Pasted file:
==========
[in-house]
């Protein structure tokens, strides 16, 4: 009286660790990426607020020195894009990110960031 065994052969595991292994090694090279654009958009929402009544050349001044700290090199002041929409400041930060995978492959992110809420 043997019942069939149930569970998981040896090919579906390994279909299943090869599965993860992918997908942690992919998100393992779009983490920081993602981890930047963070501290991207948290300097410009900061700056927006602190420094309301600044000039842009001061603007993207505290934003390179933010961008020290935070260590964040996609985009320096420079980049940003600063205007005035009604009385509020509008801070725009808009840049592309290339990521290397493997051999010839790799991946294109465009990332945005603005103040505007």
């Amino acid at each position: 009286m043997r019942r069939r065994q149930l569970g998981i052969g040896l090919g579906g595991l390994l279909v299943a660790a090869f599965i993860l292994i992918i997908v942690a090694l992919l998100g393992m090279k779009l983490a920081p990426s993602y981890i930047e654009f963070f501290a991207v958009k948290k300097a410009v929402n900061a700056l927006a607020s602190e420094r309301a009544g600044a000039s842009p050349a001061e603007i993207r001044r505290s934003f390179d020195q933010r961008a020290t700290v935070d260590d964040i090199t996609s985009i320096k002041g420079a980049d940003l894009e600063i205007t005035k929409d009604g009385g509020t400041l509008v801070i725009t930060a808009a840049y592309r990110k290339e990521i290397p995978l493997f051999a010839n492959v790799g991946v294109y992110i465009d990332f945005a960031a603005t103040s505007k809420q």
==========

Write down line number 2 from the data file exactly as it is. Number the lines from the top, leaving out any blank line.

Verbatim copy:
């Protein structure tokens, strides 16, 4: 009286660790990426607020020195894009990110960031 065994052969595991292994090694090279654009958009929402009544050349001044700290090199002041929409400041930060995978492959992110809420 043997019942069939149930569970998981040896090919579906390994279909299943090869599965993860992918997908942690992919998100393992779009983490920081993602981890930047963070501290991207948290300097410009900061700056927006602190420094309301600044000039842009001061603007993207505290934003390179933010961008020290935070260590964040996609985009320096420079980049940003600063205007005035009604009385509020509008801070725009808009840049592309290339990521290397493997051999010839790799991946294109465009990332945005603005103040505007």